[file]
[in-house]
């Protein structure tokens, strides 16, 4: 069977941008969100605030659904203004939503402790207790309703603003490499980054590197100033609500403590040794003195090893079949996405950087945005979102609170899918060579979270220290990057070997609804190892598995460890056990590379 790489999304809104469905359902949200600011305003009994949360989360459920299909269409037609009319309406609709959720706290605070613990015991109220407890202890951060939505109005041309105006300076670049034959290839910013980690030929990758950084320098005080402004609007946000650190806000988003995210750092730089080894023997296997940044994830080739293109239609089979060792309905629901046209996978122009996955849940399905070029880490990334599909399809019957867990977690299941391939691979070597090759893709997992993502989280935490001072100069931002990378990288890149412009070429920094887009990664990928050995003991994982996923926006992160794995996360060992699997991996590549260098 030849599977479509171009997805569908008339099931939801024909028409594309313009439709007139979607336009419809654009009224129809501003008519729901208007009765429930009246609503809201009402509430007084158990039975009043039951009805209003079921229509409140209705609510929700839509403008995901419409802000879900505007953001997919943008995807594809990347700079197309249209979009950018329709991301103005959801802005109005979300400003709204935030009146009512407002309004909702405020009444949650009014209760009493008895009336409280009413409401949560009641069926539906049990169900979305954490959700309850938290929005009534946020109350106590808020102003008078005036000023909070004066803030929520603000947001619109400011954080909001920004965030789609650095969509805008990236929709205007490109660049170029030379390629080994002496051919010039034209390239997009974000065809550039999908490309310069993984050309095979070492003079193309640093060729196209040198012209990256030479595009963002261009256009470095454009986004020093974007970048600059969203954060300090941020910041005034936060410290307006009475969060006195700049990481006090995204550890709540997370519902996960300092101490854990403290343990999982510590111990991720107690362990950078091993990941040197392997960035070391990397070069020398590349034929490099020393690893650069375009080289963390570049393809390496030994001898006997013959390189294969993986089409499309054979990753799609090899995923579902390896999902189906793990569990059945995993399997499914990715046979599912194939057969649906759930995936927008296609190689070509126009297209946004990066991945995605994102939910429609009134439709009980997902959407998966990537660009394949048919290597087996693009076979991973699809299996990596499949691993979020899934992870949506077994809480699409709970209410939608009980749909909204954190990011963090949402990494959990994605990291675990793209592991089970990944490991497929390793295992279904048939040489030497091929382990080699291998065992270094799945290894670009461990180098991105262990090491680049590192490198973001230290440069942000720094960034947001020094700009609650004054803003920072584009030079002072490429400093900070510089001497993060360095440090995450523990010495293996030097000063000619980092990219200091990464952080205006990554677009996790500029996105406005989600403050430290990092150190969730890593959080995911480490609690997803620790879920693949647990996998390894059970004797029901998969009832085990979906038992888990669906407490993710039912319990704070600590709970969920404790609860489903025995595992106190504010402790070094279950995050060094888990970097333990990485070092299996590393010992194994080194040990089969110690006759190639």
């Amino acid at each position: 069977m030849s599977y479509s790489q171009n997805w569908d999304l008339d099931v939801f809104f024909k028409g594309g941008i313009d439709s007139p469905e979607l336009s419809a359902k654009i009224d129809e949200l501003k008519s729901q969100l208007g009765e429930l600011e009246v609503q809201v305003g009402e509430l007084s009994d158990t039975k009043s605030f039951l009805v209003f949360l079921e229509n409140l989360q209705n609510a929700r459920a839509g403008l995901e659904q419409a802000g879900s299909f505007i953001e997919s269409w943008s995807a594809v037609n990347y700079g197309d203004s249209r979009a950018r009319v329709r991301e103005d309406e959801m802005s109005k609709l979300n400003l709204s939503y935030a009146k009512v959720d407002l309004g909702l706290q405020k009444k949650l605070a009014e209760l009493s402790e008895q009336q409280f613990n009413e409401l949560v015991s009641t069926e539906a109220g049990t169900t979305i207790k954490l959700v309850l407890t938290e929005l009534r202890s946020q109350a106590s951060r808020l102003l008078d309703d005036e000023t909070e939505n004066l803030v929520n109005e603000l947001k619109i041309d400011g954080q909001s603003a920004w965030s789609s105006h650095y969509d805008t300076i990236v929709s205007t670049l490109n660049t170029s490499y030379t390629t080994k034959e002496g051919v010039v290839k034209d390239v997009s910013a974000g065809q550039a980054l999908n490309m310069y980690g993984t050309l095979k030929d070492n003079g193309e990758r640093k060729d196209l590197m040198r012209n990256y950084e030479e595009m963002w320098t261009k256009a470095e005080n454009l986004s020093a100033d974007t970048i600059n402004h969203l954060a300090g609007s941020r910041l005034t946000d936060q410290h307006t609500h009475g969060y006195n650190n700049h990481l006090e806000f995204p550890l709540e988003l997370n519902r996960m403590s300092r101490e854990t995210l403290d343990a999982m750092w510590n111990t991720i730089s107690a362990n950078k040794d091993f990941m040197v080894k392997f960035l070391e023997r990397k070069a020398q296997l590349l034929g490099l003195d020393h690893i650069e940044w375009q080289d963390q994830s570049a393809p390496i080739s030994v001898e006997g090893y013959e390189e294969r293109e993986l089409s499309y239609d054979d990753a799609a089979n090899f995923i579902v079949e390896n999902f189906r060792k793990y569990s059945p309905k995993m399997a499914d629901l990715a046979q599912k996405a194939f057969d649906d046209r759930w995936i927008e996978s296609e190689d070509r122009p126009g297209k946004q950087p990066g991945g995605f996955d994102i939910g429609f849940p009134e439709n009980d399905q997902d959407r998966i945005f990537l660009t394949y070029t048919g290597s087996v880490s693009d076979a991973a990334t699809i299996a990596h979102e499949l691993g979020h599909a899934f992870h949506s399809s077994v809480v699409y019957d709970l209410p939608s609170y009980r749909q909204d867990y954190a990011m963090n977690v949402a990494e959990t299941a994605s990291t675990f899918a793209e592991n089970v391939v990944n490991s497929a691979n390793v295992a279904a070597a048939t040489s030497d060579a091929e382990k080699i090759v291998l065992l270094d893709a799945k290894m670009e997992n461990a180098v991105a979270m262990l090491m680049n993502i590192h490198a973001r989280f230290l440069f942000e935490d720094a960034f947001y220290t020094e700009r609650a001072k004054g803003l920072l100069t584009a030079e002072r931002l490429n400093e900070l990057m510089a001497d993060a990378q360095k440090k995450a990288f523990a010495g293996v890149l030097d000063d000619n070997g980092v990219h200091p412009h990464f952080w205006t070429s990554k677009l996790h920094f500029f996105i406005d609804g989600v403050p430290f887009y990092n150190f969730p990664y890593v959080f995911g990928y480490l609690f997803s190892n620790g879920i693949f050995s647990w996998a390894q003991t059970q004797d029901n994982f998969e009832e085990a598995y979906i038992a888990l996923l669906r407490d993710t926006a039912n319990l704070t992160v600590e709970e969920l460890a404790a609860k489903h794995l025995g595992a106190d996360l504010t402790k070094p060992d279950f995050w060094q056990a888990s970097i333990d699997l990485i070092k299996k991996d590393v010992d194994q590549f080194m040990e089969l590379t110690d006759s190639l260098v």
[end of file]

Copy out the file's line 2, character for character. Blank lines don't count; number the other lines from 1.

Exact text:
């Protein structure tokens, strides 16, 4: 069977941008969100605030659904203004939503402790207790309703603003490499980054590197100033609500403590040794003195090893079949996405950087945005979102609170899918060579979270220290990057070997609804190892598995460890056990590379 790489999304809104469905359902949200600011305003009994949360989360459920299909269409037609009319309406609709959720706290605070613990015991109220407890202890951060939505109005041309105006300076670049034959290839910013980690030929990758950084320098005080402004609007946000650190806000988003995210750092730089080894023997296997940044994830080739293109239609089979060792309905629901046209996978122009996955849940399905070029880490990334599909399809019957867990977690299941391939691979070597090759893709997992993502989280935490001072100069931002990378990288890149412009070429920094887009990664990928050995003991994982996923926006992160794995996360060992699997991996590549260098 030849599977479509171009997805569908008339099931939801024909028409594309313009439709007139979607336009419809654009009224129809501003008519729901208007009765429930009246609503809201009402509430007084158990039975009043039951009805209003079921229509409140209705609510929700839509403008995901419409802000879900505007953001997919943008995807594809990347700079197309249209979009950018329709991301103005959801802005109005979300400003709204935030009146009512407002309004909702405020009444949650009014209760009493008895009336409280009413409401949560009641069926539906049990169900979305954490959700309850938290929005009534946020109350106590808020102003008078005036000023909070004066803030929520603000947001619109400011954080909001920004965030789609650095969509805008990236929709205007490109660049170029030379390629080994002496051919010039034209390239997009974000065809550039999908490309310069993984050309095979070492003079193309640093060729196209040198012209990256030479595009963002261009256009470095454009986004020093974007970048600059969203954060300090941020910041005034936060410290307006009475969060006195700049990481006090995204550890709540997370519902996960300092101490854990403290343990999982510590111990991720107690362990950078091993990941040197392997960035070391990397070069020398590349034929490099020393690893650069375009080289963390570049393809390496030994001898006997013959390189294969993986089409499309054979990753799609090899995923579902390896999902189906793990569990059945995993399997499914990715046979599912194939057969649906759930995936927008296609190689070509126009297209946004990066991945995605994102939910429609009134439709009980997902959407998966990537660009394949048919290597087996693009076979991973699809299996990596499949691993979020899934992870949506077994809480699409709970209410939608009980749909909204954190990011963090949402990494959990994605990291675990793209592991089970990944490991497929390793295992279904048939040489030497091929382990080699291998065992270094799945290894670009461990180098991105262990090491680049590192490198973001230290440069942000720094960034947001020094700009609650004054803003920072584009030079002072490429400093900070510089001497993060360095440090995450523990010495293996030097000063000619980092990219200091990464952080205006990554677009996790500029996105406005989600403050430290990092150190969730890593959080995911480490609690997803620790879920693949647990996998390894059970004797029901998969009832085990979906038992888990669906407490993710039912319990704070600590709970969920404790609860489903025995595992106190504010402790070094279950995050060094888990970097333990990485070092299996590393010992194994080194040990089969110690006759190639």